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The public tends to be fearful about GMOs because they don’t really understand what GMOs are, says Sarah Evanega, director of the Cornell Alliance for Science. . . . When groups promote labels that advertise products (think breakfast cereals) as non-GMO, the effect, called “absence labeling,” suggests to consumers that there is something inherently wrong with GMOs, she says.
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Legalizing a genetically modified animal for consumption on American dinner tables heightens the anxiety of the GMO debate, says Michael Hansen, an evolutionary biologist and senior scientist with Consumers Union. . . .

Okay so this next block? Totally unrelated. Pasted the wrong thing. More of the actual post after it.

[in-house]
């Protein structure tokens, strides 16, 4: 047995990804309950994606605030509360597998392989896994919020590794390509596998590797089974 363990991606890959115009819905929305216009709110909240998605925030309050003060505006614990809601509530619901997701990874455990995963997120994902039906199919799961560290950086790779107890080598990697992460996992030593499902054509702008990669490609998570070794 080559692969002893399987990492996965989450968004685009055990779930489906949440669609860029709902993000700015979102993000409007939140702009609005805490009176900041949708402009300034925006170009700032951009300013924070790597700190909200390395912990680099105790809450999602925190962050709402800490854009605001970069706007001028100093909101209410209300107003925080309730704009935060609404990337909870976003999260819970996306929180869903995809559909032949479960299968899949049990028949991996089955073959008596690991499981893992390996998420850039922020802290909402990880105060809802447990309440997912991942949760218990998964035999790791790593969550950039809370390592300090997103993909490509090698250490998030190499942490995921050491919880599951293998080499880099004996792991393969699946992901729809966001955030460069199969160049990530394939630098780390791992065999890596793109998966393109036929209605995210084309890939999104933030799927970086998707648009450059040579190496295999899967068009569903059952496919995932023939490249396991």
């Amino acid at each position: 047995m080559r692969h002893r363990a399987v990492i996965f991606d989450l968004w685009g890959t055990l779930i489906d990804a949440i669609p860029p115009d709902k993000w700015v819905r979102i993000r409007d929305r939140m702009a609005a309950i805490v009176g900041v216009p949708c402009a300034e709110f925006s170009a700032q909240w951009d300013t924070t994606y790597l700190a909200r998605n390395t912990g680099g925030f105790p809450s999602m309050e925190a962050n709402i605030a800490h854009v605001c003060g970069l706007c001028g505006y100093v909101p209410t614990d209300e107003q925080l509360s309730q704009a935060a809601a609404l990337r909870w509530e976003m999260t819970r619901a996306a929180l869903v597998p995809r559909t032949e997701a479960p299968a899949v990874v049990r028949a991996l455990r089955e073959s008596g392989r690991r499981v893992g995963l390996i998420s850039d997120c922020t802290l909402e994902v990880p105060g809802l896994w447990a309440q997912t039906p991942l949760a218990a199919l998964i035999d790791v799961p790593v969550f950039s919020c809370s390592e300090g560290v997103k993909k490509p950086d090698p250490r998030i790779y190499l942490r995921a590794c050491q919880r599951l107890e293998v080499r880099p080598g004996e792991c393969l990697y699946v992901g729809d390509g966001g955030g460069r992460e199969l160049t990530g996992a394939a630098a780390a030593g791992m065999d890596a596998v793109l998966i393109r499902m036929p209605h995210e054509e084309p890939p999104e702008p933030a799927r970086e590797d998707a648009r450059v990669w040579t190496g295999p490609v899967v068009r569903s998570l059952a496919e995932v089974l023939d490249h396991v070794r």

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In the end, according to Bill Manci, president of . . . Fisheries Technology Associates, AquaBounty’s genetically modified salmon is nothing to fear.
“We are not talking about producing Frankenstein fish,” Manci says. Rather, the technology just accelerates what conventional breeders would do over many generations of animals, he says.
“This furor over scientists and geneticists changing the genome of a fish is ridiculous,” Manci continues. “It’s human emotionalism getting in the way of really good scientific progress. This has been going on since the dawn of agriculture; we’re just making it faster.”
Read full, original post: Who’s Afraid of Frankenfish?